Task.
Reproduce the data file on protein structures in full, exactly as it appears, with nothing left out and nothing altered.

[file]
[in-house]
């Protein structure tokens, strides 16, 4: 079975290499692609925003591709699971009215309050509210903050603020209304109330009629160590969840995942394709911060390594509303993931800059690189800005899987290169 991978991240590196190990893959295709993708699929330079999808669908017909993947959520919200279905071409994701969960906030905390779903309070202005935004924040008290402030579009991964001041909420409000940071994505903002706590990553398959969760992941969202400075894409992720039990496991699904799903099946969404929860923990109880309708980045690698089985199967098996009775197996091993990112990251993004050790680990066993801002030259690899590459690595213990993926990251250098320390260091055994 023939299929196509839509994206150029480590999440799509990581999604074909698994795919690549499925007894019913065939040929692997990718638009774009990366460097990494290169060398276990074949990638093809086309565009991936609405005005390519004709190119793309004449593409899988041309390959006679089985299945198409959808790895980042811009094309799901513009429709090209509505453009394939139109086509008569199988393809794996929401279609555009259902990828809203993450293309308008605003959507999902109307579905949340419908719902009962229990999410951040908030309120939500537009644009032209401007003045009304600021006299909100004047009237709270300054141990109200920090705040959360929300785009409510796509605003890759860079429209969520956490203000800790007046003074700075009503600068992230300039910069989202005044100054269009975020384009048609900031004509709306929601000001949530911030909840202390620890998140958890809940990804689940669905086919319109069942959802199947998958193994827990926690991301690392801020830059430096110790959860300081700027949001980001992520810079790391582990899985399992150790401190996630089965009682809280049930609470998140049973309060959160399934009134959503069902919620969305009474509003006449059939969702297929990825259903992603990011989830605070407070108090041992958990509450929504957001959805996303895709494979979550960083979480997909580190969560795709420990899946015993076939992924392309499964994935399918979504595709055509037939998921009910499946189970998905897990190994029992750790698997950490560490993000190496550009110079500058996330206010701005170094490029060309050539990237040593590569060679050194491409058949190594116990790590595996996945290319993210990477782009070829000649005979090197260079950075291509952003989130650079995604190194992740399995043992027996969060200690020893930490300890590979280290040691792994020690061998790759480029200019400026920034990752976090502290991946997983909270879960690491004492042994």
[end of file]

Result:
[in-house]
């Protein structure tokens, strides 16, 4: 079975290499692609925003591709699971009215309050509210903050603020209304109330009629160590969840995942394709911060390594509303993931800059690189800005899987290169 991978991240590196190990893959295709993708699929330079999808669908017909993947959520919200279905071409994701969960906030905390779903309070202005935004924040008290402030579009991964001041909420409000940071994505903002706590990553398959969760992941969202400075894409992720039990496991699904799903099946969404929860923990109880309708980045690698089985199967098996009775197996091993990112990251993004050790680990066993801002030259690899590459690595213990993926990251250098320390260091055994 023939299929196509839509994206150029480590999440799509990581999604074909698994795919690549499925007894019913065939040929692997990718638009774009990366460097990494290169060398276990074949990638093809086309565009991936609405005005390519004709190119793309004449593409899988041309390959006679089985299945198409959808790895980042811009094309799901513009429709090209509505453009394939139109086509008569199988393809794996929401279609555009259902990828809203993450293309308008605003959507999902109307579905949340419908719902009962229990999410951040908030309120939500537009644009032209401007003045009304600021006299909100004047009237709270300054141990109200920090705040959360929300785009409510796509605003890759860079429209969520956490203000800790007046003074700075009503600068992230300039910069989202005044100054269009975020384009048609900031004509709306929601000001949530911030909840202390620890998140958890809940990804689940669905086919319109069942959802199947998958193994827990926690991301690392801020830059430096110790959860300081700027949001980001992520810079790391582990899985399992150790401190996630089965009682809280049930609470998140049973309060959160399934009134959503069902919620969305009474509003006449059939969702297929990825259903992603990011989830605070407070108090041992958990509450929504957001959805996303895709494979979550960083979480997909580190969560795709420990899946015993076939992924392309499964994935399918979504595709055509037939998921009910499946189970998905897990190994029992750790698997950490560490993000190496550009110079500058996330206010701005170094490029060309050539990237040593590569060679050194491409058949190594116990790590595996996945290319993210990477782009070829000649005979090197260079950075291509952003989130650079995604190194992740399995043992027996969060200690020893930490300890590979280290040691792994020690061998790759480029200019400026920034990752976090502290991946997983909270879960690491004492042994």